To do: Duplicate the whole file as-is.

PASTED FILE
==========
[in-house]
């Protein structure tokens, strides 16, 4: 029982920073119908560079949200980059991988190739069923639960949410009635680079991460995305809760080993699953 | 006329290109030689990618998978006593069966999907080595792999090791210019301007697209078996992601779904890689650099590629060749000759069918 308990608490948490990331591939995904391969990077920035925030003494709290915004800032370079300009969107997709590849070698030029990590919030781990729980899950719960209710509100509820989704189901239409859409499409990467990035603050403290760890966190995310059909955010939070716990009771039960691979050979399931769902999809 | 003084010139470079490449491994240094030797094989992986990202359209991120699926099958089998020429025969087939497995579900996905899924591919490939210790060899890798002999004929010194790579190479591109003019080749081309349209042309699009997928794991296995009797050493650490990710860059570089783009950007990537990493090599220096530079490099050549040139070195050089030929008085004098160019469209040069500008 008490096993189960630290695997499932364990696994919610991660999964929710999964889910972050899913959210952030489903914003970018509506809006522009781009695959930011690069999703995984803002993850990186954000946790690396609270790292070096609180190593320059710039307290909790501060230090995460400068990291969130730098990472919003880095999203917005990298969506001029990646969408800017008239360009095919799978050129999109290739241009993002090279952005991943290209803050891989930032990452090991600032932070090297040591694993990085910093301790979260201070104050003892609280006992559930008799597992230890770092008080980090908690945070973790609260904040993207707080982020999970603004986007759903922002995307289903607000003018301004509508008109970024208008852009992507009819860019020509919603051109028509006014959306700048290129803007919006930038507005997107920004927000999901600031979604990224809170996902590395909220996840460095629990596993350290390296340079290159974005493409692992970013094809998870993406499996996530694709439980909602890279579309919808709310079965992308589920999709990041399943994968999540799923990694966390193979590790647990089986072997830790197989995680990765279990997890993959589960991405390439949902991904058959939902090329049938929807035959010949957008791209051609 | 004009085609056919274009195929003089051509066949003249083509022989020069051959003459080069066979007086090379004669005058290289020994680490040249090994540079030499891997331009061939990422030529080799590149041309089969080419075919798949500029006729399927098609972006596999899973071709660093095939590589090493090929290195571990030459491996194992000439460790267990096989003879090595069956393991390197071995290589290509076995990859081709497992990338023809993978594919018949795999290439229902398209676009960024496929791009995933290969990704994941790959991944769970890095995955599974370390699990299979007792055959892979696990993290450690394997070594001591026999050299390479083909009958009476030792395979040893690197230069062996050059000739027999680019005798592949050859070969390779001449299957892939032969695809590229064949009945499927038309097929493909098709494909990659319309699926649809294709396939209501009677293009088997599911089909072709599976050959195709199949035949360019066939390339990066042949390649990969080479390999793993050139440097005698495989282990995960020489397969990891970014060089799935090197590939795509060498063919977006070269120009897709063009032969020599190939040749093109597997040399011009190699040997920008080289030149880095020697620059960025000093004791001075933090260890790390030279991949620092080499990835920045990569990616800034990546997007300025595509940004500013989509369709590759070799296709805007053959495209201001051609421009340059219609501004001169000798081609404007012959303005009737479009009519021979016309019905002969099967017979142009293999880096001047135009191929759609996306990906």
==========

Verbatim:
[in-house]
């Protein structure tokens, strides 16, 4: 029982920073119908560079949200980059991988190739069923639960949410009635680079991460995305809760080993699953 | 006329290109030689990618998978006593069966999907080595792999090791210019301007697209078996992601779904890689650099590629060749000759069918 308990608490948490990331591939995904391969990077920035925030003494709290915004800032370079300009969107997709590849070698030029990590919030781990729980899950719960209710509100509820989704189901239409859409499409990467990035603050403290760890966190995310059909955010939070716990009771039960691979050979399931769902999809 | 003084010139470079490449491994240094030797094989992986990202359209991120699926099958089998020429025969087939497995579900996905899924591919490939210790060899890798002999004929010194790579190479591109003019080749081309349209042309699009997928794991296995009797050493650490990710860059570089783009950007990537990493090599220096530079490099050549040139070195050089030929008085004098160019469209040069500008 008490096993189960630290695997499932364990696994919610991660999964929710999964889910972050899913959210952030489903914003970018509506809006522009781009695959930011690069999703995984803002993850990186954000946790690396609270790292070096609180190593320059710039307290909790501060230090995460400068990291969130730098990472919003880095999203917005990298969506001029990646969408800017008239360009095919799978050129999109290739241009993002090279952005991943290209803050891989930032990452090991600032932070090297040591694993990085910093301790979260201070104050003892609280006992559930008799597992230890770092008080980090908690945070973790609260904040993207707080982020999970603004986007759903922002995307289903607000003018301004509508008109970024208008852009992507009819860019020509919603051109028509006014959306700048290129803007919006930038507005997107920004927000999901600031979604990224809170996902590395909220996840460095629990596993350290390296340079290159974005493409692992970013094809998870993406499996996530694709439980909602890279579309919808709310079965992308589920999709990041399943994968999540799923990694966390193979590790647990089986072997830790197989995680990765279990997890993959589960991405390439949902991904058959939902090329049938929807035959010949957008791209051609 | 004009085609056919274009195929003089051509066949003249083509022989020069051959003459080069066979007086090379004669005058290289020994680490040249090994540079030499891997331009061939990422030529080799590149041309089969080419075919798949500029006729399927098609972006596999899973071709660093095939590589090493090929290195571990030459491996194992000439460790267990096989003879090595069956393991390197071995290589290509076995990859081709497992990338023809993978594919018949795999290439229902398209676009960024496929791009995933290969990704994941790959991944769970890095995955599974370390699990299979007792055959892979696990993290450690394997070594001591026999050299390479083909009958009476030792395979040893690197230069062996050059000739027999680019005798592949050859070969390779001449299957892939032969695809590229064949009945499927038309097929493909098709494909990659319309699926649809294709396939209501009677293009088997599911089909072709599976050959195709199949035949360019066939390339990066042949390649990969080479390999793993050139440097005698495989282990995960020489397969990891970014060089799935090197590939795509060498063919977006070269120009897709063009032969020599190939040749093109597997040399011009190699040997920008080289030149880095020697620059960025000093004791001075933090260890790390030279991949620092080499990835920045990569990616800034990546997007300025595509940004500013989509369709590759070799296709805007053959495209201001051609421009340059219609501004001169000798081609404007012959303005009737479009009519021979016309019905002969099967017979142009293999880096001047135009191929759609996306990906």